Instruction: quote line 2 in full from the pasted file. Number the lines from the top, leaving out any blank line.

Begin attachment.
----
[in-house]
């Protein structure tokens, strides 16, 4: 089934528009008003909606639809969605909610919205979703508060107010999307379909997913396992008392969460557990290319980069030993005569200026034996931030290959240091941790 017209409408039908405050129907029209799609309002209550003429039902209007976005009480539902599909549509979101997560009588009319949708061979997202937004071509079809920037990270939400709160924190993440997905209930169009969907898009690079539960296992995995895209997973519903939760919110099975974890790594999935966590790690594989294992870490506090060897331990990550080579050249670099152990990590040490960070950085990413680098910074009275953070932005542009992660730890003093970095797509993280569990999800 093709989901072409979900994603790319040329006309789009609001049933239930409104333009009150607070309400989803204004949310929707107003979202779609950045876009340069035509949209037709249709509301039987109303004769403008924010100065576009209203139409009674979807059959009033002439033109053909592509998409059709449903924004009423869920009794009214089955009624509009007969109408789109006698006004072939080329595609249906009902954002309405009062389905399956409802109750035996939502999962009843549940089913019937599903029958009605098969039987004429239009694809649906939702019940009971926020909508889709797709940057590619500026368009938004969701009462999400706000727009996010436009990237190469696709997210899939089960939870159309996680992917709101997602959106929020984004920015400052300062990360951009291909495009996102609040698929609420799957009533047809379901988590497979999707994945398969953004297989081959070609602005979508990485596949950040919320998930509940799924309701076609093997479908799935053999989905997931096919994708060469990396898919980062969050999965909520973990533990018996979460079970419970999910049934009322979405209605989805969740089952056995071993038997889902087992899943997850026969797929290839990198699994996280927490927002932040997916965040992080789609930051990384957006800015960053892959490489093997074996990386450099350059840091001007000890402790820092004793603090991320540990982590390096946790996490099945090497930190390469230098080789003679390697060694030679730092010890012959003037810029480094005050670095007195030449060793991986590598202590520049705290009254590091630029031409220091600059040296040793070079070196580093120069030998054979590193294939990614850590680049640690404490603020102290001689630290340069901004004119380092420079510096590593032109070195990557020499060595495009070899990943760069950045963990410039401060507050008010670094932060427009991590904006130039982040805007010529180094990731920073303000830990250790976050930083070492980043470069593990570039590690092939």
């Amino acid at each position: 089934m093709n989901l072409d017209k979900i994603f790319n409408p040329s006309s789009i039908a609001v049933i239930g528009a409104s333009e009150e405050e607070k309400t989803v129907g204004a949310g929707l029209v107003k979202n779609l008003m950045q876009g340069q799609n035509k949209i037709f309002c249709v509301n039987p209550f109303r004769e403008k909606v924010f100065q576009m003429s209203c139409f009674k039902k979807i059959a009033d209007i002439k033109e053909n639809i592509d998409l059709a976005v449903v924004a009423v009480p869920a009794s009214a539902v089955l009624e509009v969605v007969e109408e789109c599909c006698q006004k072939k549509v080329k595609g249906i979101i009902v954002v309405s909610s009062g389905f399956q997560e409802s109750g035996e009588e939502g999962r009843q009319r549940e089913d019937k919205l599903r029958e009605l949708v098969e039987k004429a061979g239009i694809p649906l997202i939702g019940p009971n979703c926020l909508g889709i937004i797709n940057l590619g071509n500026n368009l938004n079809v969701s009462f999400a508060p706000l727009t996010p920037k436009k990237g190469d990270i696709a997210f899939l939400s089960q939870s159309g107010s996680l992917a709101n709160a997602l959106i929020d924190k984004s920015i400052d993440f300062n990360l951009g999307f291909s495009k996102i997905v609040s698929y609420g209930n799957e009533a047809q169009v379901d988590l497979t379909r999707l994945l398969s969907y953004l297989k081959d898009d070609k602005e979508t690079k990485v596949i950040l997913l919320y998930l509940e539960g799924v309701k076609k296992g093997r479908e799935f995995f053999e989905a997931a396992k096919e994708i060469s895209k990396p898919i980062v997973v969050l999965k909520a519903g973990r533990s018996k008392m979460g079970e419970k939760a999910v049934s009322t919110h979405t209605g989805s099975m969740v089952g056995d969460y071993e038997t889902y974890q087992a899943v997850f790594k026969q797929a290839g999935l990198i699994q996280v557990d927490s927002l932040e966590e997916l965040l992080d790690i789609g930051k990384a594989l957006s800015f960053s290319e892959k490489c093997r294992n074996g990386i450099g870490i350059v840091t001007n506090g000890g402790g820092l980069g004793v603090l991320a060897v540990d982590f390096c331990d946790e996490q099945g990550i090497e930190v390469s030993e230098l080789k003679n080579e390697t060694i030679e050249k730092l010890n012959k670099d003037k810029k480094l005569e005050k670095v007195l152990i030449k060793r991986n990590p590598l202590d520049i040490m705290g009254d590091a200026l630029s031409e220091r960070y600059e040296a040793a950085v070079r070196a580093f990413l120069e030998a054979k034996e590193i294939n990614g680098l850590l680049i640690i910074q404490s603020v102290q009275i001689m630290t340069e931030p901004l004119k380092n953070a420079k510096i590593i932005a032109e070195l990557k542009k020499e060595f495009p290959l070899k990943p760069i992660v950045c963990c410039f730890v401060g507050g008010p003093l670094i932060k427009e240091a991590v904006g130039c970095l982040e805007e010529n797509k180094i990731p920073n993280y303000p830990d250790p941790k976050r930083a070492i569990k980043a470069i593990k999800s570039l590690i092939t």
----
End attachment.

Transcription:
């Protein structure tokens, strides 16, 4: 089934528009008003909606639809969605909610919205979703508060107010999307379909997913396992008392969460557990290319980069030993005569200026034996931030290959240091941790 017209409408039908405050129907029209799609309002209550003429039902209007976005009480539902599909549509979101997560009588009319949708061979997202937004071509079809920037990270939400709160924190993440997905209930169009969907898009690079539960296992995995895209997973519903939760919110099975974890790594999935966590790690594989294992870490506090060897331990990550080579050249670099152990990590040490960070950085990413680098910074009275953070932005542009992660730890003093970095797509993280569990999800 093709989901072409979900994603790319040329006309789009609001049933239930409104333009009150607070309400989803204004949310929707107003979202779609950045876009340069035509949209037709249709509301039987109303004769403008924010100065576009209203139409009674979807059959009033002439033109053909592509998409059709449903924004009423869920009794009214089955009624509009007969109408789109006698006004072939080329595609249906009902954002309405009062389905399956409802109750035996939502999962009843549940089913019937599903029958009605098969039987004429239009694809649906939702019940009971926020909508889709797709940057590619500026368009938004969701009462999400706000727009996010436009990237190469696709997210899939089960939870159309996680992917709101997602959106929020984004920015400052300062990360951009291909495009996102609040698929609420799957009533047809379901988590497979999707994945398969953004297989081959070609602005979508990485596949950040919320998930509940799924309701076609093997479908799935053999989905997931096919994708060469990396898919980062969050999965909520973990533990018996979460079970419970999910049934009322979405209605989805969740089952056995071993038997889902087992899943997850026969797929290839990198699994996280927490927002932040997916965040992080789609930051990384957006800015960053892959490489093997074996990386450099350059840091001007000890402790820092004793603090991320540990982590390096946790996490099945090497930190390469230098080789003679390697060694030679730092010890012959003037810029480094005050670095007195030449060793991986590598202590520049705290009254590091630029031409220091600059040296040793070079070196580093120069030998054979590193294939990614850590680049640690404490603020102290001689630290340069901004004119380092420079510096590593032109070195990557020499060595495009070899990943760069950045963990410039401060507050008010670094932060427009991590904006130039982040805007010529180094990731920073303000830990250790976050930083070492980043470069593990570039590690092939």